Vigils is a short but beautiful album, as long as one ignores the elephant in the room. Fortunately, it’s a small elephant ~ a long vocal track embedded at the album’s center. After 15 minutes of lovely piano, plus the contributions of site favorites Iskra String Quartet, one has almost reached the clouds; but the unexpected interruption drags the listener back to earth. Remove this piece, and nothing is left to break the spell.
Birkin’s album began as a series of haunted piano works recorded in an old barn. Each piece possessed the same title, and shared the theme of “watching.” Then other, newer inspirations spilled forth – mist, telephone lines, “destructive physics” – and more pieces were added to the set. Enter the quartet, and alchemy was achieved.
The sense of haunting is still apparent, although this particular haunting is not of the ghostly kind. Instead, it’s the regret of years gone by, paths not taken, blessings unnoticed, the sense of something just beyond the reach. On the album’s sparser tracks, a dew of loneliness settles on the keys. Nothing seems to threaten the composer as long as he plays, but he seems reluctant to surrender the ivories, lest the outer mist become an inner mist, and turn his heart to frost. These works are interspersed with fuller selections, some of which include electronics, especially the brief yet effective “The Human Voice” (which ironically does not contain the human voice).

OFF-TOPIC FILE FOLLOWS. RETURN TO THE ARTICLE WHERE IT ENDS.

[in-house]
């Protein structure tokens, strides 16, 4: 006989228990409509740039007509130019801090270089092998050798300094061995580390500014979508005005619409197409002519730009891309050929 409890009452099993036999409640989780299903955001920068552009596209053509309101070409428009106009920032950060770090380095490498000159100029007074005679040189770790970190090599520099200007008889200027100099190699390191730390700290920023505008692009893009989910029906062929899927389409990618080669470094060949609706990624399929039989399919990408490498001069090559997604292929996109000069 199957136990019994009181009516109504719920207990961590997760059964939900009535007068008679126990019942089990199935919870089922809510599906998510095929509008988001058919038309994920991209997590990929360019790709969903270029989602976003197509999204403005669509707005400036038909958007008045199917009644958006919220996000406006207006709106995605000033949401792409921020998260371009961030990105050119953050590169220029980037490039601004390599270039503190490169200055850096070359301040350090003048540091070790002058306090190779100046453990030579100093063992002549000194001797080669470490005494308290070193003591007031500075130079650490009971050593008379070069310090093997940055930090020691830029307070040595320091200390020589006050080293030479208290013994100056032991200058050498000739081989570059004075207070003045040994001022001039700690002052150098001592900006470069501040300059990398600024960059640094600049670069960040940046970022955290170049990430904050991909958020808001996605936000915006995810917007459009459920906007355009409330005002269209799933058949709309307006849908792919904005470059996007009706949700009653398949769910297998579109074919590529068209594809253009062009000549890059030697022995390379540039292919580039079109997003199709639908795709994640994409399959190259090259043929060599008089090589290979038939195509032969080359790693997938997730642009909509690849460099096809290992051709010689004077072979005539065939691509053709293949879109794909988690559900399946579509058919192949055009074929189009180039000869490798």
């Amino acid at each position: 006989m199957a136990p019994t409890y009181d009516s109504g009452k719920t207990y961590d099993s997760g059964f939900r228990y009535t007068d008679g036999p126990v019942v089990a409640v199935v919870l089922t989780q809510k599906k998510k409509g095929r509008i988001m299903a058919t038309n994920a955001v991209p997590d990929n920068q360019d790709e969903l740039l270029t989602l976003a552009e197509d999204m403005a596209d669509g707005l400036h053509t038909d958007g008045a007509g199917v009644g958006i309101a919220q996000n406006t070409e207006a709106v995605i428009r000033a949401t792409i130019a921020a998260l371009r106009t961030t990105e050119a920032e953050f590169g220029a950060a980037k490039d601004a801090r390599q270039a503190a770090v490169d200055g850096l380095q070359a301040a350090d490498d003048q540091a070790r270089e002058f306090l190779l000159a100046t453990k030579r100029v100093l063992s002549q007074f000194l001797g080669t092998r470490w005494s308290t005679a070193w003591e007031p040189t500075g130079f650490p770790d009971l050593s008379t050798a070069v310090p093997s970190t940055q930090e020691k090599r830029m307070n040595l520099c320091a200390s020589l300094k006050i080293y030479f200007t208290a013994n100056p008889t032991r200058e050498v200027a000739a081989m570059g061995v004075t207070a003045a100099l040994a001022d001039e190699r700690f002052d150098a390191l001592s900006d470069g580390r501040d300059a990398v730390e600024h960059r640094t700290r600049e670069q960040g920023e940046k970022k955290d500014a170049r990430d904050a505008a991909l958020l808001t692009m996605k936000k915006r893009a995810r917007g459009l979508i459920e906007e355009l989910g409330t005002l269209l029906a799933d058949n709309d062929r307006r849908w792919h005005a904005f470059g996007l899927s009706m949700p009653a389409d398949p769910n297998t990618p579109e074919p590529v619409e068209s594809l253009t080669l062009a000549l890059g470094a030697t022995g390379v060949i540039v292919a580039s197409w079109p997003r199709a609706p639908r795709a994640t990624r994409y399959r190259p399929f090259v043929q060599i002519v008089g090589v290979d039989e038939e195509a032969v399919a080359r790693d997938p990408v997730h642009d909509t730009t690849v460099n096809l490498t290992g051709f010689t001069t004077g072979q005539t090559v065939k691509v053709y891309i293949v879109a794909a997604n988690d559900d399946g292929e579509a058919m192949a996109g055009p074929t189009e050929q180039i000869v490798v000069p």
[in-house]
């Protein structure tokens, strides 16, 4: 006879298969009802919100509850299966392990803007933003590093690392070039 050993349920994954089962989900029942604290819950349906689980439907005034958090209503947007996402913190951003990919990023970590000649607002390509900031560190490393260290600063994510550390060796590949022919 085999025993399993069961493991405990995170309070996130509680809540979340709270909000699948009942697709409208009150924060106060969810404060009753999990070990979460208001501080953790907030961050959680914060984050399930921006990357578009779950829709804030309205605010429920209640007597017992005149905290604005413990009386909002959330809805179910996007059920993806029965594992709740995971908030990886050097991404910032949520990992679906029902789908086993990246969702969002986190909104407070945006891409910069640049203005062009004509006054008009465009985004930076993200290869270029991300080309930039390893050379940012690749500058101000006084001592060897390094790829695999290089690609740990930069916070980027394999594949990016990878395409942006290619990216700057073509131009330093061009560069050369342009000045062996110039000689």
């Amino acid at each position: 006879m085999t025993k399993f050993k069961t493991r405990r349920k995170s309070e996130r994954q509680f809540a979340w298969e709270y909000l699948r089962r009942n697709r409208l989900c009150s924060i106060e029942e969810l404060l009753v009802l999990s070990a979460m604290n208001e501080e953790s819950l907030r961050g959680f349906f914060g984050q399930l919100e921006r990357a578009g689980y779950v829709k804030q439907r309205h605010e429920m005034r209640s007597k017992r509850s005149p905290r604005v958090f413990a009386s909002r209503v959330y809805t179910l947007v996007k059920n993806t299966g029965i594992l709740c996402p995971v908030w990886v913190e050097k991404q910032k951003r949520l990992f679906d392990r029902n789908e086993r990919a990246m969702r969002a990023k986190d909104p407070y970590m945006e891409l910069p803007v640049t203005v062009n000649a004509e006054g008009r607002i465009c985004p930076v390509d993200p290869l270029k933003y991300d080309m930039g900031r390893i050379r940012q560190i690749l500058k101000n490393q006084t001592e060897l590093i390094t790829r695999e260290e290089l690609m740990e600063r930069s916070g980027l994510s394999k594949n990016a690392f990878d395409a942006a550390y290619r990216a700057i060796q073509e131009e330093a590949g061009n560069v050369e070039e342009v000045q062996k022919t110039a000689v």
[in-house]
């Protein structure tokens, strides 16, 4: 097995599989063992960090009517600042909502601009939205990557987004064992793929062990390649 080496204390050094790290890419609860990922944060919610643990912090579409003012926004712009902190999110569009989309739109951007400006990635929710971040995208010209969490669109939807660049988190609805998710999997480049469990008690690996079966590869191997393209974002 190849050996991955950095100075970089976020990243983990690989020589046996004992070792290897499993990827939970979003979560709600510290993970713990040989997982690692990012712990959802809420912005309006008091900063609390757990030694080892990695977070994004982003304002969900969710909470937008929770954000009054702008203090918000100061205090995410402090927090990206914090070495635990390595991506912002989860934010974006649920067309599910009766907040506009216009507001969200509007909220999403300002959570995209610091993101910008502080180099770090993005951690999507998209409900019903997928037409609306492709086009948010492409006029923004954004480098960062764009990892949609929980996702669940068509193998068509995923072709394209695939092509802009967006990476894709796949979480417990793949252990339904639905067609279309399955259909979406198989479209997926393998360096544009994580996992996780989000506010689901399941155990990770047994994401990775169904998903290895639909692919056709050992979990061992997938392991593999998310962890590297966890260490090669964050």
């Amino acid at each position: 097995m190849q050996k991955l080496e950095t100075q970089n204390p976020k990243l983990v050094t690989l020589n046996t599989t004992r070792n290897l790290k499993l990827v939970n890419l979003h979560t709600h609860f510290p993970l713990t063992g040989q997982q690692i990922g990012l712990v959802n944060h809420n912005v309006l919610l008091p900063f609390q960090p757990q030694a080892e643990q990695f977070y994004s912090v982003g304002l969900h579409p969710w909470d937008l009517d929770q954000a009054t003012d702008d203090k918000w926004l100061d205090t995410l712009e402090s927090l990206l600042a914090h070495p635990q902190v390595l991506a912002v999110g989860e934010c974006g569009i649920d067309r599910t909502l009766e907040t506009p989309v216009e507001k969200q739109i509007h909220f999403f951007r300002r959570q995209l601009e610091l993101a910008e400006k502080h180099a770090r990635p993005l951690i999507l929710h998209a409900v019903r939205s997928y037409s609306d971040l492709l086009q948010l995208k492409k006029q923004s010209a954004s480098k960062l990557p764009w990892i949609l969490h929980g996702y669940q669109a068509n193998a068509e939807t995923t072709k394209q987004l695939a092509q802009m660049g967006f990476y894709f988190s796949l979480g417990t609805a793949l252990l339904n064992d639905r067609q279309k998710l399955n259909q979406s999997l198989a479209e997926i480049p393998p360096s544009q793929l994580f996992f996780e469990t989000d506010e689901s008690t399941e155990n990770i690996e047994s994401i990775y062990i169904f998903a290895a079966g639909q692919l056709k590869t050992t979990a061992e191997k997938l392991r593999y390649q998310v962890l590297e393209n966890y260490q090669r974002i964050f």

In the most memorable tracks, all of the elements coalesce. “Night Sun” is the album’s highlight, with dark cello balanced by light glockenspiel. One can sense the shimmer in the evening air. When the violins enter, they contribute the sense that all the watching has paid off. A certain connection has been formed between piano and strings, artist and moon, music and listener, intimating a potentially deeper connection between human beings. The twinkling piano of “Vigil III” continues this sense of hopefulness, which soars across a sea of reflection in “Vigil V”, landing safely in the final, wistful vigil. Now that the moon has entered its fullest phase, the artist can rest, knowing the watch will continue in his absence. (Richard Allen)